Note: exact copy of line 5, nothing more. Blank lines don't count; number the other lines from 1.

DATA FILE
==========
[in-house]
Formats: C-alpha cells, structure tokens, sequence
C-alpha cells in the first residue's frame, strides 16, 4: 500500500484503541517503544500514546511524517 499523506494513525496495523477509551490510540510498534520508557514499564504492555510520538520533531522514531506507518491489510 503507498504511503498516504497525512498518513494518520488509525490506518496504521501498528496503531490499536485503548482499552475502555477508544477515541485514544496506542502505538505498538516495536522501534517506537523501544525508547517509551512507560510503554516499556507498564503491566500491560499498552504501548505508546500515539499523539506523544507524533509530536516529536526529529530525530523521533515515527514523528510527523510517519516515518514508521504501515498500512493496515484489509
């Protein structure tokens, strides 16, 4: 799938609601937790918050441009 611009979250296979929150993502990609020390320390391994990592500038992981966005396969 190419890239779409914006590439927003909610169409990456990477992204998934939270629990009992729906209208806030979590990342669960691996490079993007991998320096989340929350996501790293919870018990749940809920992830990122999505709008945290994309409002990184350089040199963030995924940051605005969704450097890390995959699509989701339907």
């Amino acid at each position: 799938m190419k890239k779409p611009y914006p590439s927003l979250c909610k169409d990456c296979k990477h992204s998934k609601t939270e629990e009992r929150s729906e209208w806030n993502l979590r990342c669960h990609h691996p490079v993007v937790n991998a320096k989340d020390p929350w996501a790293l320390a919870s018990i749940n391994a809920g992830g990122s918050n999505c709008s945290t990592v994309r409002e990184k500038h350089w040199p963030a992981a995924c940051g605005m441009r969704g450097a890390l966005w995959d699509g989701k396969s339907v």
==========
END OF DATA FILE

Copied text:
């Amino acid at each position: 799938m190419k890239k779409p611009y914006p590439s927003l979250c909610k169409d990456c296979k990477h992204s998934k609601t939270e629990e009992r929150s729906e209208w806030n993502l979590r990342c669960h990609h691996p490079v993007v937790n991998a320096k989340d020390p929350w996501a790293l320390a919870s018990i749940n391994a809920g992830g990122s918050n999505c709008s945290t990592v994309r409002e990184k500038h350089w040199p963030a992981a995924c940051g605005m441009r969704g450097a890390l966005w995959d699509g989701k396969s339907v």